were relatively clear—but hot and humid, of course--when I flew into New Orleans midday on Friday. Even from the air I could detect something
different about New Orleans. Quite a few of the homes and businesses still have bright blue tarps
covering part or all of the roofs. I
also could spot some lines of white mobile homes forming impromptu trailer parks--FEMAvilles.
By the time
I was on the ground, there was an accident on the interstate that serves as the
normal route from the airport to the downtown and French Quarter, so our
shuttle driver took an old route through the neighborhoods.
The economic aftermath of the hurricane was much
more visible than wind damage. I saw
several strip malls that were built in the 90s and were obviously going
concerns prior to Katrina, that now are all boarded up. Many of homes down the side streets were boarded up, too. Several had FEMA
trailers parked on the front lawns, where families were living while waiting to
repair and rebuild. Business outlets
that you rarely see fail--in part because these businesses do such a good job
of selecting retail locations--are all boarded up. McDonalds and Walgreens, for example.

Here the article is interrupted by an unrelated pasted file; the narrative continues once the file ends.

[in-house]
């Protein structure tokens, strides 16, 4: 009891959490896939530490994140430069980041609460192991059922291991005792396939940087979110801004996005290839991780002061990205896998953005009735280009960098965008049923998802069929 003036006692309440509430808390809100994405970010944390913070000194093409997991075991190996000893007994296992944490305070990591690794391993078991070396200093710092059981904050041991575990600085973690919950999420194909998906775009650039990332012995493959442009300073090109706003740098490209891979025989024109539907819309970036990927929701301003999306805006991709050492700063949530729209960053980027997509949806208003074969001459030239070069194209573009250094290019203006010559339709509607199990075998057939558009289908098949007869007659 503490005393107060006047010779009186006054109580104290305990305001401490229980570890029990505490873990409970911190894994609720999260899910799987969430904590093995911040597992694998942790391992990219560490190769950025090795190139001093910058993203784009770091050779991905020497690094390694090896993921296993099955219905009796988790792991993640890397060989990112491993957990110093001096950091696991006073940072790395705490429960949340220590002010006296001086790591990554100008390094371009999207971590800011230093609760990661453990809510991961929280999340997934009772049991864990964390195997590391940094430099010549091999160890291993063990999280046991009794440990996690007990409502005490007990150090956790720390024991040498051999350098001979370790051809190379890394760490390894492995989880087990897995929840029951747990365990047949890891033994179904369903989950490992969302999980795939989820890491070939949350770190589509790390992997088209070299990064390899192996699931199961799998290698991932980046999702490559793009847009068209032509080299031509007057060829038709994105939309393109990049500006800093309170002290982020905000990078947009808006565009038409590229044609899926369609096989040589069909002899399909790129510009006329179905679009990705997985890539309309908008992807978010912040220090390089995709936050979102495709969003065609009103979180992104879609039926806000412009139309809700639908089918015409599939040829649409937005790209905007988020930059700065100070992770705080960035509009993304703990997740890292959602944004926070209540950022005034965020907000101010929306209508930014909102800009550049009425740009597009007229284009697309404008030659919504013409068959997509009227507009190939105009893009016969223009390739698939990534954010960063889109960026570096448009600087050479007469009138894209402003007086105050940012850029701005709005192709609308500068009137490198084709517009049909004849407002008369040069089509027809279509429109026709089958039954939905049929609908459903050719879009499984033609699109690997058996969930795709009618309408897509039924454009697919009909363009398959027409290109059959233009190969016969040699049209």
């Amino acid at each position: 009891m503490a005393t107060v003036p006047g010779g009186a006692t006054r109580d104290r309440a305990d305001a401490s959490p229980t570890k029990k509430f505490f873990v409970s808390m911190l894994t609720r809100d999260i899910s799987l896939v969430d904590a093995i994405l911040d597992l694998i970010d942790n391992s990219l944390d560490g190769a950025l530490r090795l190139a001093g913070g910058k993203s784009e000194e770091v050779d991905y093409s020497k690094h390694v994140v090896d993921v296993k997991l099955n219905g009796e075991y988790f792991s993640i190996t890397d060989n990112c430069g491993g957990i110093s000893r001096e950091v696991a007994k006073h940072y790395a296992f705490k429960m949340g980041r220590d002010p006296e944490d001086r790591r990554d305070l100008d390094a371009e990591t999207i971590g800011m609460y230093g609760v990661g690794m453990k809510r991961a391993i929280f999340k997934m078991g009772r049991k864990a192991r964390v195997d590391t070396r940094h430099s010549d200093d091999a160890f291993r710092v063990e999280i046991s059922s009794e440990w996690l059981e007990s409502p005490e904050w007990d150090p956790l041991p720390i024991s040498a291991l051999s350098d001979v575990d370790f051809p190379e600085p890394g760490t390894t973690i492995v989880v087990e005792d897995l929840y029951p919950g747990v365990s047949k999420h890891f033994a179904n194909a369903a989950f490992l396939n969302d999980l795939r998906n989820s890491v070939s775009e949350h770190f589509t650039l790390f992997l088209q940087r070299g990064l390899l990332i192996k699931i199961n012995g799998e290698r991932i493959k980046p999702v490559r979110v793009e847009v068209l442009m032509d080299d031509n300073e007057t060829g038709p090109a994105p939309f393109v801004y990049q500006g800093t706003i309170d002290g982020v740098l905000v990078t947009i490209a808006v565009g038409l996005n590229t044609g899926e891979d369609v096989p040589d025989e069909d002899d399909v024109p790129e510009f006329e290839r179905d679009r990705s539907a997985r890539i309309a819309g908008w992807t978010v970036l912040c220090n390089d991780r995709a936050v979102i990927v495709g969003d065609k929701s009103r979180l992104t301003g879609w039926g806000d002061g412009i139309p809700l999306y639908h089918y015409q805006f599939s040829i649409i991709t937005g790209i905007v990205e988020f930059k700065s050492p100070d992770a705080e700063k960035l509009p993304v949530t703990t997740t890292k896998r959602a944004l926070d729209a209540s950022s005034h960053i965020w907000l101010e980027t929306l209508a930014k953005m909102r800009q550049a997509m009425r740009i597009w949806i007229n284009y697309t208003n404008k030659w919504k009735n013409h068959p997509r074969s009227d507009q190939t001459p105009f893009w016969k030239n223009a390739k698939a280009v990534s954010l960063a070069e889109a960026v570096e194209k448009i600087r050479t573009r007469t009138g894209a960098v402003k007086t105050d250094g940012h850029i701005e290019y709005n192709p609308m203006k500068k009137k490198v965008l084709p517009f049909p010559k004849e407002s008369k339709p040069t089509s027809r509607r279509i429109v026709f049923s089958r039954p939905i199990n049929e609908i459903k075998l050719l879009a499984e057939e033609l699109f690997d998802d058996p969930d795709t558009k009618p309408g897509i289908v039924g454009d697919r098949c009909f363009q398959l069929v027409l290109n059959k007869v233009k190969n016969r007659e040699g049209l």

It may take
years for both the large and the small effects of Katrina to be overcome. While waiting for the elevator from the tenth
floor of my hotel, I looked out the window. On the outside ledge sat a matted tuft of pink fiberglass
insulation and a few shards of glass.
that Matthew Arnold called “the eternal note of sadness” always has been
discernible amidst the revelry and riot of New Orleans. It's just easier to detect now.
Once I got
down to the central business district, however, another sense emerges—of
vitality in rebuilding. Construction and renovation is everywhere. Granted, New Orleans has a certain slow pace that must
be maintained, but the sense of energy was palpable.
Friday afternoon I caught
the tail end of the Library Journal Movers and Shakers luncheon. Unfortunately, I arrived too late to hear the
keynote speaker, who several people commented was excellent. In the late 1990s John Wood left his position
as a member of the senior management team at Microsoft to create Room to Read,
a fast-growing nonprofit organization dedicated to creating schools and
libraries throughout Asia. His new book,
Leaving Microsoft to Change the World, is scheduled to be published in
hearing about the innovative and courageous work of the movers and shakers
being honored always makes me proud to be a librarian. I'm also proud that ALA Annual is the first major post-Katrina
convention in New Orleans.